What to Know

California Sick Leave Laws

Picture of worker feeling ill. Worried about calling in sick.

California law provides all eligible employees with sick leave.

If your employer is preventing you from taking advantage of your rights to sick leave, call us at 888-762-0297 to discuss your case.

We do not charge for consultations.

We can help clients in Los Angeles and throughout California.

If I Call in Sick, Can My Employer Say No?

The Healthy Workplaces, Healthy Family Act of 2014 requires California employers to provide sick leave to all eligible employees.

Who is eligible for sick leave in California?

Generally, this applies to all employees who have worked 30 days or more for an employer in California after starting a job, unless an exception applies, such as some union members covered by a valid collective bargaining agreement that meets specific requirements. Some temporary employees on assignment in California for less than 30 days are not eligible.

How soon can an employee use sick leave days?

Employers can impose a 90-day waiting period on employees before they can use paid sick leave.

Does an employee need to give notice to use sick leave?

Employees who know they will need to use sick days beforehand must give notice reasonably in advance. Otherwise, they must inform their employer as soon as possible.

For what purposes can an employee use their sick days?

Employees can use sick days for diagnosis, care, or treatment of existing conditions and preventative care, for themselves and certain "family members." Under California law, employees can use at least part of their yearly sick leave to care for family members.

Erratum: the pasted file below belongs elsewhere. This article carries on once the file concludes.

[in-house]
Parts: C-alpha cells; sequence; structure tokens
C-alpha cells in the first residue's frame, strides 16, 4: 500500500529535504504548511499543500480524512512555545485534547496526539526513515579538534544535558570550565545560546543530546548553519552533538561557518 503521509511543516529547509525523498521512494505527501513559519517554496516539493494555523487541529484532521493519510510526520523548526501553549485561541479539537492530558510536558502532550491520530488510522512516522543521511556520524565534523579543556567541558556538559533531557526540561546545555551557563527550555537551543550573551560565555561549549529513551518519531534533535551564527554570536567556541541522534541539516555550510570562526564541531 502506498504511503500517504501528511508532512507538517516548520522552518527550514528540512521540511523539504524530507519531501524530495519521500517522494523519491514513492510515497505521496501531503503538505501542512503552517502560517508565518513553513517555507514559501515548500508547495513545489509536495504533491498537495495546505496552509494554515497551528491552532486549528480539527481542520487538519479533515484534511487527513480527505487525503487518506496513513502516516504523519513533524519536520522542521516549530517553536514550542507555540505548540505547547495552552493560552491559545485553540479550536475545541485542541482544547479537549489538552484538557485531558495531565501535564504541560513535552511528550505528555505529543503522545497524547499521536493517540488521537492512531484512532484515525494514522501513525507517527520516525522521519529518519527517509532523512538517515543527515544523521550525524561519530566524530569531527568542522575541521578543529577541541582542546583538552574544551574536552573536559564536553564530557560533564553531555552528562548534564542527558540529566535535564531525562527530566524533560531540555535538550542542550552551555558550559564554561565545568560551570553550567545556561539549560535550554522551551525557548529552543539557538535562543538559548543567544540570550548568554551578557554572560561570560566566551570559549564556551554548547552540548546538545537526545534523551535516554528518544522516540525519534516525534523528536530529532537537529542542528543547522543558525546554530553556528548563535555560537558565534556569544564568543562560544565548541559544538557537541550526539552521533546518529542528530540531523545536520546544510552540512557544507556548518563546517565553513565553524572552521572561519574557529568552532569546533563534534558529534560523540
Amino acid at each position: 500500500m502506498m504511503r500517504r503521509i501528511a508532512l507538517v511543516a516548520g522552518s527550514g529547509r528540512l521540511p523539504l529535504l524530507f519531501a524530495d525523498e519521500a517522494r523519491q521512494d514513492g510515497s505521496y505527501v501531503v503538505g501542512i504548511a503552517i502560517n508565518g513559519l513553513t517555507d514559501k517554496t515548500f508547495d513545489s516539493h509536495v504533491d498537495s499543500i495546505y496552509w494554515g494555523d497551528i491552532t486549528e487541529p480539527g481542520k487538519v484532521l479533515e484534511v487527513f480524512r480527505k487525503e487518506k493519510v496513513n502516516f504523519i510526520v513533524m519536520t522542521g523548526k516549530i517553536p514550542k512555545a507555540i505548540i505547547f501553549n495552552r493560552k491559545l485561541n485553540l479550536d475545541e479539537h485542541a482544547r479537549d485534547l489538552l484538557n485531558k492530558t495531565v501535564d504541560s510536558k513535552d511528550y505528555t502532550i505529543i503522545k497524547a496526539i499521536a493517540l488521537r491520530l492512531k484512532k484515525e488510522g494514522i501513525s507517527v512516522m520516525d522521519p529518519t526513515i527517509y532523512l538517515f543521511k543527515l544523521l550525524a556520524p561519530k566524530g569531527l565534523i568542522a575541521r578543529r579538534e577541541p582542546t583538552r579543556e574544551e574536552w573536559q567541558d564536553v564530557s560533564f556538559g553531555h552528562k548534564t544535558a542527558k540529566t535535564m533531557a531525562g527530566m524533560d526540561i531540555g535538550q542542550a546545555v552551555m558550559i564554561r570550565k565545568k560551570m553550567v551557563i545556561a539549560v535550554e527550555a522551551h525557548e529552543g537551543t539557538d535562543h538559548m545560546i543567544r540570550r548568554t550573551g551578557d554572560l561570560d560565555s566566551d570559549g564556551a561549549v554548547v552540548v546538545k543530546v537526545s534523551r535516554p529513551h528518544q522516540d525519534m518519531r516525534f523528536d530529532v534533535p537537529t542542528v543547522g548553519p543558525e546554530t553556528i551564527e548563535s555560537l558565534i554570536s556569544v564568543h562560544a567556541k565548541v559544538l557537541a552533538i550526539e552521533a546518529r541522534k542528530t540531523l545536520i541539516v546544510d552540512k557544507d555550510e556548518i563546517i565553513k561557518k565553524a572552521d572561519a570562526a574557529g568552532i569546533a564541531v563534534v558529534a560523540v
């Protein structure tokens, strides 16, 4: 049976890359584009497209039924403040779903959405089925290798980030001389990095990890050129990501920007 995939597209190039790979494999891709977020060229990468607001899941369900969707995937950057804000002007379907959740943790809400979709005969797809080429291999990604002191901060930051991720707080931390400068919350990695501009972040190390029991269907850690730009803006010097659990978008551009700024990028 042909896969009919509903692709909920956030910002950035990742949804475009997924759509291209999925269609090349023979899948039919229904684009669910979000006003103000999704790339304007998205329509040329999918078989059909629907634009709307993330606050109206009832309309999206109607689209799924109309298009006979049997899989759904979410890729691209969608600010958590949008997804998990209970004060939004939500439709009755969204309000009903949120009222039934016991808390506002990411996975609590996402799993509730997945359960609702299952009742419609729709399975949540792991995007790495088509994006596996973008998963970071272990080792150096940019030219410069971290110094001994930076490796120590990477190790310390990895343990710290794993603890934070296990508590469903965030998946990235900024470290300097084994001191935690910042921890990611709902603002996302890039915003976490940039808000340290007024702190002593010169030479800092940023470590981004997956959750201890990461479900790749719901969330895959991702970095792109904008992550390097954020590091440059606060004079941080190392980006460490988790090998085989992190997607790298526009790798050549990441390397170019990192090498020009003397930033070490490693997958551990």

Additionally, sick leave can be used by an employee who is a victim of domestic violence, sexual assault, stalking, or other specified purposes.

Can an employer require a worker to find a replacement to use sick leave?

No, an employee is not required to find a substitute or replacement when they are out on sick leave, and an employer cannot force an employee to do so.

Can an employer discriminate or retaliate against an employee for using their sick leave?

No, an employer cannot deny an employee their right to use sick leave. The California Labor Code provides "An employer shall not deny an employee the right to use accrued sick days, discharge, threaten to discharge, demote, suspend, or in any manner discriminate against an employee for using accrued sick days[.]"

What can I do if my employer won't let me use my sick leave?

When an employer refuses to allow employees to exercise their right to paid sick leave, the implications can be severe. An employee prevented from exercising their right to sick leave is entitled to reinstatement and actual damages or a day's pay, whichever is greater. If an employee files a court case and prevails, a court may award reasonable attorney's fees.

If you are denied your right to use sick leave, or your employer is retaliating against you or discriminating against you for using your sick leave, contact an employment attorney to discuss your situation. 888-762-0297.

Are sick days paid out when an employee leaves their job?

No, unlike paid-time-off, employers do not have to pay out unused sick days when an employee leaves their job. Note that if an employee returns to work for the same employer in less than one year, any previously accrued sick leave which was unused must be reinstated.

For more information

To discuss your case, call us at 888-762-0297 and ask to speak with an employment attorney about your case.

Your consultation is confidential, informative, and free.

We work on a contingency basis. There are no attorney's fees or costs if there's no recovery.

We can help clients in Los Angeles, Alameda, Sacramento, San Diego, San Bernardino, Santa Clara, San Francisco, San Jose, Oakland, Orange County, Riverside County, and elsewhere in California.

Last updated on October 30, 2021.

Additional Resources

• Healthy Workplaces, Healthy Families Act of 2014. California Labor Code Section 245-249.

• California Kin-Care law – California Labor Code Section 233.

• California Paid Sick Leave: FAQ – California Labor Commissioner's Office.

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